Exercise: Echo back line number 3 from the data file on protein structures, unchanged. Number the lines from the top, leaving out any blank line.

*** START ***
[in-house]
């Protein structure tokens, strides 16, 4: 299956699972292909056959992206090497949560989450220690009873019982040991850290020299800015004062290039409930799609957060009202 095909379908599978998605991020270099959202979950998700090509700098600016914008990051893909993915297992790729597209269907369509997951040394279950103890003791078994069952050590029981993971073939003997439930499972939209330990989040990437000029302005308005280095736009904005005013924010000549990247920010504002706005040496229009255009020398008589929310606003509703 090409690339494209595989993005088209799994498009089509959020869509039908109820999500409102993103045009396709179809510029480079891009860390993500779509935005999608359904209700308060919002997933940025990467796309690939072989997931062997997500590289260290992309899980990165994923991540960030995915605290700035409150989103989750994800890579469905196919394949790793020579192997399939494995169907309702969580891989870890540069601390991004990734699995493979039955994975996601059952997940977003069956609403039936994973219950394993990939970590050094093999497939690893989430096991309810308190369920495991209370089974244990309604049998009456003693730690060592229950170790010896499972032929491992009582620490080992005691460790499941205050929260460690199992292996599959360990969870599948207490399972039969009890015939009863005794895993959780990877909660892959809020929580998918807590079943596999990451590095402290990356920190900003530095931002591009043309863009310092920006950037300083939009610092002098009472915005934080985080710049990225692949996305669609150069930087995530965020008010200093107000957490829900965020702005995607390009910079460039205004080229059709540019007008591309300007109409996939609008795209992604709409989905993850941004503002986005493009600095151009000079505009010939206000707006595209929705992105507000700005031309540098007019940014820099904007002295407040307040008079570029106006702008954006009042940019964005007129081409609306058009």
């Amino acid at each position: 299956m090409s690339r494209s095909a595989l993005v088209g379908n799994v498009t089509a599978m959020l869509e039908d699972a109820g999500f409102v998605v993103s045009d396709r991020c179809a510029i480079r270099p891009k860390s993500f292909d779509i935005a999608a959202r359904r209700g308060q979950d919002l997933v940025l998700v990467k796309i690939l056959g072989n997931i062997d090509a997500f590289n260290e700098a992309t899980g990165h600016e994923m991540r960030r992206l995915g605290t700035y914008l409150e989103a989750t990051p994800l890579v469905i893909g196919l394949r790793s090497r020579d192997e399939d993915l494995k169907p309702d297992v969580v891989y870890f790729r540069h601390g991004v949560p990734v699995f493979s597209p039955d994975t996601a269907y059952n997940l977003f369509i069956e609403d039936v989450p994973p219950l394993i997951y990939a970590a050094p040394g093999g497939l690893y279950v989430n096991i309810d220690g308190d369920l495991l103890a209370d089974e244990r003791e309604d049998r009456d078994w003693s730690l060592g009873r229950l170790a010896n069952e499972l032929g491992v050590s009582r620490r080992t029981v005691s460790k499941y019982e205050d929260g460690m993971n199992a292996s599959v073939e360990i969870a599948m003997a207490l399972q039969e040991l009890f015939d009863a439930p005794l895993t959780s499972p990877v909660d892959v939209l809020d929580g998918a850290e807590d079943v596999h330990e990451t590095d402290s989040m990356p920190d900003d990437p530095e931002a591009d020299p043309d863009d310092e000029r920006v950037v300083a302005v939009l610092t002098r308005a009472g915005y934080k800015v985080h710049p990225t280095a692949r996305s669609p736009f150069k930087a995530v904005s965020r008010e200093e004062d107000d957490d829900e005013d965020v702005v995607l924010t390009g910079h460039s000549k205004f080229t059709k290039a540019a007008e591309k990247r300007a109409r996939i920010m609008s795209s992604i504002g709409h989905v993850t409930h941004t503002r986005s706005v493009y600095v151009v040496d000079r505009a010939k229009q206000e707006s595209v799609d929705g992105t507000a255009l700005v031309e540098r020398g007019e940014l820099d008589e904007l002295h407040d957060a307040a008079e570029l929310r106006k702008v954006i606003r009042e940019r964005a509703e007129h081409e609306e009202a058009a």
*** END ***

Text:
């Amino acid at each position: 299956m090409s690339r494209s095909a595989l993005v088209g379908n799994v498009t089509a599978m959020l869509e039908d699972a109820g999500f409102v998605v993103s045009d396709r991020c179809a510029i480079r270099p891009k860390s993500f292909d779509i935005a999608a959202r359904r209700g308060q979950d919002l997933v940025l998700v990467k796309i690939l056959g072989n997931i062997d090509a997500f590289n260290e700098a992309t899980g990165h600016e994923m991540r960030r992206l995915g605290t700035y914008l409150e989103a989750t990051p994800l890579v469905i893909g196919l394949r790793s090497r020579d192997e399939d993915l494995k169907p309702d297992v969580v891989y870890f790729r540069h601390g991004v949560p990734v699995f493979s597209p039955d994975t996601a269907y059952n997940l977003f369509i069956e609403d039936v989450p994973p219950l394993i997951y990939a970590a050094p040394g093999g497939l690893y279950v989430n096991i309810d220690g308190d369920l495991l103890a209370d089974e244990r003791e309604d049998r009456d078994w003693s730690l060592g009873r229950l170790a010896n069952e499972l032929g491992v050590s009582r620490r080992t029981v005691s460790k499941y019982e205050d929260g460690m993971n199992a292996s599959v073939e360990i969870a599948m003997a207490l399972q039969e040991l009890f015939d009863a439930p005794l895993t959780s499972p990877v909660d892959v939209l809020d929580g998918a850290e807590d079943v596999h330990e990451t590095d402290s989040m990356p920190d900003d990437p530095e931002a591009d020299p043309d863009d310092e000029r920006v950037v300083a302005v939009l610092t002098r308005a009472g915005y934080k800015v985080h710049p990225t280095a692949r996305s669609p736009f150069k930087a995530v904005s965020r008010e200093e004062d107000d957490d829900e005013d965020v702005v995607l924010t390009g910079h460039s000549k205004f080229t059709k290039a540019a007008e591309k990247r300007a109409r996939i920010m609008s795209s992604i504002g709409h989905v993850t409930h941004t503002r986005s706005v493009y600095v151009v040496d000079r505009a010939k229009q206000e707006s595209v799609d929705g992105t507000a255009l700005v031309e540098r020398g007019e940014l820099d008589e904007l002295h407040d957060a307040a008079e570029l929310r106006k702008v954006i606003r009042e940019r964005a509703e007129h081409e609306e009202a058009a």